Careers in pharmacy can be challenging but also extremely rewarding and are in continued high demand. There is an extreme shortage in pharmacists and it has been estimated that in 2009 there will be 8,000-10,000 open positions in the United States. Obtaining a degree in pharmacy requires 4 years of pre-pharmacy study and than an additional 2 years of pharmacy school (PharmacyChoice.com). This program is long and often difficult but students graduate with a Doctor of Pharmacy and can find jobs almost anywhere they want to move. Also visit Health Care Schools if you would like information about colleges and universities that offer healthcare training and degrees.
There are many different career paths that can be taken with a degree in pharmacy depending on whether the individual likes to dispense medication or consult patients. Below are just a few of the most common pharmacy careers.
Where pharmacists work
Retail pharmacists are one of the most popular and well known of positions. These pharmacists work in settings such as Walgreens, CVS, supermarket chains or small independent pharmacies. This is a position where they communicate with physicians and clinics, dispense medications to the public, watch for harmful prescription combinations and advise customers on over the counter products.
Hospital is the next popular career choice for pharmacists and there are two different types of hospital pharmacies; in-patient and out-patient.
In-patient pharmacies are clinical positions where the pharmacist is practicing with IV bags or compounding certain doses of medication. Compounding is making a specific dosage of a prescription that is not made is mass quantity. An example of this would be to make a half dosage of a drug for a small child in a medication that only comes in a capsule form and can not simply be cut in half. In-patient facilities also work with patients who may be in the hospital for extended periods of time and need nutritional or feeding bags or specific combinations of drugs that need to be monitored and adjusted.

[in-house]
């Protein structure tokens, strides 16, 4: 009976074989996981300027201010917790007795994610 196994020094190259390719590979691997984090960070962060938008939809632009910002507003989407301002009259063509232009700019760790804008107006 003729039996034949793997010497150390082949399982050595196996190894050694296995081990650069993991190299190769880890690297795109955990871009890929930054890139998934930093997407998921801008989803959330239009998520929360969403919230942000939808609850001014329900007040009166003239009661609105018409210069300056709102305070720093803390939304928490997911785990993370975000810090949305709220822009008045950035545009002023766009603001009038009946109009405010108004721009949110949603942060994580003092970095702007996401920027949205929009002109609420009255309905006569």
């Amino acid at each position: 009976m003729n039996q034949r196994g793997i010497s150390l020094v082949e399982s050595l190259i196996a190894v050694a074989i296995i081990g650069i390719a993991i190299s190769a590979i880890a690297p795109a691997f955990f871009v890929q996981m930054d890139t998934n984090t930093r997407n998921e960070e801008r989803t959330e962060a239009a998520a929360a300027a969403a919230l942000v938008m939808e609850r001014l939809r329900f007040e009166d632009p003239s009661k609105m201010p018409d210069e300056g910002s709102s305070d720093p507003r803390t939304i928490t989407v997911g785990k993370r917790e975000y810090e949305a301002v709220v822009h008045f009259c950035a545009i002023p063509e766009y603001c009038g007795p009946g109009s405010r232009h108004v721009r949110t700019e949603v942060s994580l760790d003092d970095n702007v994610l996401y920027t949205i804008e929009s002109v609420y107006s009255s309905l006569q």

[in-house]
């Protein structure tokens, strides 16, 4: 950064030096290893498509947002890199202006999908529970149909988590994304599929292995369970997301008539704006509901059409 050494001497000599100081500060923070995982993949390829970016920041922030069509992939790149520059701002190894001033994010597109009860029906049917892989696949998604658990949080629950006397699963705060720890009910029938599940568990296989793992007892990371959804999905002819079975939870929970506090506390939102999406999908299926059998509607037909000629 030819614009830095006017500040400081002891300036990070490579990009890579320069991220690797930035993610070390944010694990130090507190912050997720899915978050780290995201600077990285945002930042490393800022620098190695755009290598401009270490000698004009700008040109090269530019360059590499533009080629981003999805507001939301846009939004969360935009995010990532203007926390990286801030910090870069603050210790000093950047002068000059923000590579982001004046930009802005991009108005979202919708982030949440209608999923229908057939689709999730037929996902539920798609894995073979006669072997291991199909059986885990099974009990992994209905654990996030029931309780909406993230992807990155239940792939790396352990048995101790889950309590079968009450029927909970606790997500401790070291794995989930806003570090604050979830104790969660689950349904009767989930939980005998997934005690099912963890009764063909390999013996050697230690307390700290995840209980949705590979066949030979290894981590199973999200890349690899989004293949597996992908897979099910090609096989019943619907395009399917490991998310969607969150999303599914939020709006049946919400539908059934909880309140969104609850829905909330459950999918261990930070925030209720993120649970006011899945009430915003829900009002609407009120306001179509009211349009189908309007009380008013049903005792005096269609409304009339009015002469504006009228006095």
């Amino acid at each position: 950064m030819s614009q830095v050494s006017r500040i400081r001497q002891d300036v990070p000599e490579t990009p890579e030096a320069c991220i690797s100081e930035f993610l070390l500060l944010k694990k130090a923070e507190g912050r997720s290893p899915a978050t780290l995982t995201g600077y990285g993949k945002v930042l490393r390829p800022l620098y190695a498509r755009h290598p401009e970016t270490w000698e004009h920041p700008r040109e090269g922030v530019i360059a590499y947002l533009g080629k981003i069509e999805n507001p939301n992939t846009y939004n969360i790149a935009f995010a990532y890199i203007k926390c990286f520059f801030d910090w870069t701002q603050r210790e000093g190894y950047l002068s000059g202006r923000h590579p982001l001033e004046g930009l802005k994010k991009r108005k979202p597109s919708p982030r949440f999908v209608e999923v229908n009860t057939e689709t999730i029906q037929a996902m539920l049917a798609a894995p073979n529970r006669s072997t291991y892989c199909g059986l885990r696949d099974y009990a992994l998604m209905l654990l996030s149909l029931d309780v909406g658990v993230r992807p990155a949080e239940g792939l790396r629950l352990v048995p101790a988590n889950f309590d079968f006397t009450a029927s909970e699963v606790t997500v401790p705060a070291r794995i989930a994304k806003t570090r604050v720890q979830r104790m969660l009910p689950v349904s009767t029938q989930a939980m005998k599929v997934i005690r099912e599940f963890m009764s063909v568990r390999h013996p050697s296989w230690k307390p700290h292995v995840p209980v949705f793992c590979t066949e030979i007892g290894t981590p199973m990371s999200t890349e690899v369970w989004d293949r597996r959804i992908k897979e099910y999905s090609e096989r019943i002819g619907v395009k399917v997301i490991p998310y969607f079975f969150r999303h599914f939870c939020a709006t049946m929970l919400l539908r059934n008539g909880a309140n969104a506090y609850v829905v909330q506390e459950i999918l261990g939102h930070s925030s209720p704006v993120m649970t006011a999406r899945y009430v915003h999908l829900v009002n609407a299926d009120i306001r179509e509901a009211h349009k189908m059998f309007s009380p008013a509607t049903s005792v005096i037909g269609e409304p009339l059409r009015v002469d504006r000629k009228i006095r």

Out-patient pharmacies are much like retail facilities where pharmacists are dispensing prescriptions to people in the public. These are most likely patients that are checking out of the hospital and need to pick up prescriptions such as antibiotics and pain medication. In smaller, rural areas, the clinics are sometimes run out of the hospital facility so this could also be the towns only pharmacy.
Oncology pharmacists are found in larger, populated areas and work directly with both the oncology specialist and the patient. Job duties include making dosing adjustments to medications, managing antibiotic therapy, pain management and helping control nausea and vomiting. Oncology pharmacists work closely with patients to educate them on medications and to help manage symptoms.
Long Term Care pharmacists work in long term care facilities or nursing homes. This is much like an in-patient facility in the fact that the pharmacists are monitoring physician medication orders for appropriateness of drug, dosage and potential interactions. This is very important in long term care facilities because of the amount of medication that elderly patients are prescribed and because of their weakened immune system. Pharmacists may also work to determine what the best possible way of administering the medication may be such as an IV drip if they can not physically ingest pills.
Mail Order is a relatively new type of pharmacy that is becoming very popular among pharmacists who would rather focus on dispensing rather than patient care. Many health insurance policies now provide and even recommend mail order prescriptions in 90 day supplies for a reduced cost. These prescriptions are sent to large facilities that house many medications to be distributed through the mail. A pharmacists job is to review prescriptions and call physicians for verifications, complete forms to advise patients of procedures and drug side effects and maintain pharmacy records and database. This position has no patient or customer contact.
Consulting pharmacists usually work for Health Systems or LTC facilities to help reduce their overall drug costs by analyzing pharmacy trends, presenting new medication information to physicians and reviewing member or patient drug profiles. They are in charge of changing dosages or combinations of medications to ensure that the facility is operating in the most cost effective manner (BLS.gov).
In conclusion, there are many opportunities available for students graduating with a degree in pharmacy. Pharmacists have the flexibility of choosing positions in areas they are most comfortable because of the wide variety of specialties and because of this, many pharmacist are extremely satisfied with their career and work late into life.
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